If you’re wondering about free-ranging chickens, let me tell you about our experience! We have a variety of birds on our little farm, and they all free-range. Here are some benefits and drawbacks you might want to consider before deciding to let your chickens free-range too.
Drawbacks of Free-Ranging Chickens
First, let’s talk about the drawbacks of free-ranging chickens. From my perspective, there are really only two negatives, but they can seal the deal for a lot of people.
The first drawback is quite simply: chickens make a mess. I have a hard time keeping flower beds pretty, and if I can’t find some way to keep chickens out of my garden when I’m planting, they destroy everything with their scratching and eating. I had to fence my garden to protect it from our free-ranging birds
Scratching through the garden is not the only messy negative, though. They also poop all over everywhere. If they decide your deck or garage are nice places to hang out, be prepared to clean up chicken poop. It’s a little gross honestly. There are days when this messy drawback is enough for me to reconsider letting my chickens have free run of our entire acreage.
The second drawback to free-ranging chickens is that it’s harder to keep them safe from predators. We have taken a multi-tiered approach to chicken safety by incorporating roosters, guineas, and geese into our flock. We also have a lot of protective help thanks to our two Great Pyrenees dogs.
However, if you free-range your chickens, you will ultimately experience chicken loss to predators. It will happen at some point and is a risk you will have to accept if you want to free-range your chickens, even with a lot of added protection.
Benefits of Free-Ranging Chickens
While I think there are only two drawbacks to free-ranging chickens, there are a lot more benefits. Here are a few of my favorite:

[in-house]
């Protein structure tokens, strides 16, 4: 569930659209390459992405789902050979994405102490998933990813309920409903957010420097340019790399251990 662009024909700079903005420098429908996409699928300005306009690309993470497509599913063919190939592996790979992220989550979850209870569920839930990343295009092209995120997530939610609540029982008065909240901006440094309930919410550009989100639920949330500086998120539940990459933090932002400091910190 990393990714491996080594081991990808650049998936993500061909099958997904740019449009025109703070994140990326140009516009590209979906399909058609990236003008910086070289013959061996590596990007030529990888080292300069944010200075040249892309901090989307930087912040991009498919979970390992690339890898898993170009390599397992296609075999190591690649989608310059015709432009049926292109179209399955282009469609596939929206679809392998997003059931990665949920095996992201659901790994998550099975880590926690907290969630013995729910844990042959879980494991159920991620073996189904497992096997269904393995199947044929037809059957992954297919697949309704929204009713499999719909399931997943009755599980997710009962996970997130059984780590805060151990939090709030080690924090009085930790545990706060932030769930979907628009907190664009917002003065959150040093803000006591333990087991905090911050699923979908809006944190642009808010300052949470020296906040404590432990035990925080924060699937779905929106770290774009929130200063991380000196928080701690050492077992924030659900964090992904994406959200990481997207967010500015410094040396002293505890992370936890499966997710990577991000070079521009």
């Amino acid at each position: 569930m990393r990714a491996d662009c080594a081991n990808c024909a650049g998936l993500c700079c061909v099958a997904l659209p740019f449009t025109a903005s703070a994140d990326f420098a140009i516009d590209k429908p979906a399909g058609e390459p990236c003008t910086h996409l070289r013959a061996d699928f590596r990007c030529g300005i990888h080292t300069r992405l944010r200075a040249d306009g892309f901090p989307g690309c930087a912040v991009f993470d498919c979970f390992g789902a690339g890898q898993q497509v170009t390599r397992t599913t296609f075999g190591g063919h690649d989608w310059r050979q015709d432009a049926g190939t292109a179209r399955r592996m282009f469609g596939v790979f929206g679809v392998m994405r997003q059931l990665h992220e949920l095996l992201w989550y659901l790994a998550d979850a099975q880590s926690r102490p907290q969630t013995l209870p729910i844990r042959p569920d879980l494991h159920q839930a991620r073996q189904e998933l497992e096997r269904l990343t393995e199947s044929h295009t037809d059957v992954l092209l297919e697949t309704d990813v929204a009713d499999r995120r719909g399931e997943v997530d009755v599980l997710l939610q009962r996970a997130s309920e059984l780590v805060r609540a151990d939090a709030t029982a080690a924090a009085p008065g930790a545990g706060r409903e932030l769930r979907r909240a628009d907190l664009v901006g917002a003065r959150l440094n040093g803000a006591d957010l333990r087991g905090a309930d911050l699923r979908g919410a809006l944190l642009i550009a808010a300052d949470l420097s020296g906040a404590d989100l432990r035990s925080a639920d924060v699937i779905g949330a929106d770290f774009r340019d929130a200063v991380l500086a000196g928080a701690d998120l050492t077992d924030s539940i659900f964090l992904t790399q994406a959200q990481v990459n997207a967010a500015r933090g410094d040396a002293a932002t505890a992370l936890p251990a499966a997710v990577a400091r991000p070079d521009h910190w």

- Free-range chickens often have a more varied diet. When they free-range, they get to eat such a wide variety of bugs, seeds, etc, which makes their eggs richer in omega-3s, vitamin A and lower in cholesterol too.
- Because they can find more of their own food, free-range chickens often need less feed, saving you money.
- Free-range chickens can be useful garden tillers – when you’re ready to have them in your garden they’ll help spread your compost, mulch, eat the grubs, and get your garden ready for you!
- The have lots of room to spread out in which can help with fighting = more spots to hide equals less hen-pecking by dominate birds.
- The poop, which I mentioned being messy, also makes a great fertilizer for your lawn!
Is there a compromise?
Ultimately, I would like to have the best of both worlds. I want my chickens to free-range, but I also stay them to stay out of my flower beds, off my porch, and out of my gardens.
I would like to move my chickens further from our house and contain them in our pasture. Currently, our pasture fence won’t contain them, but we might switch over to poultry netting. This would give us a little more control over where the birds go, but also give them more space than confining them to our little chicken yard. I keep saying I’m going to do this, but I don’t! Maybe next year!
What are your thoughts on free-ranging chickens?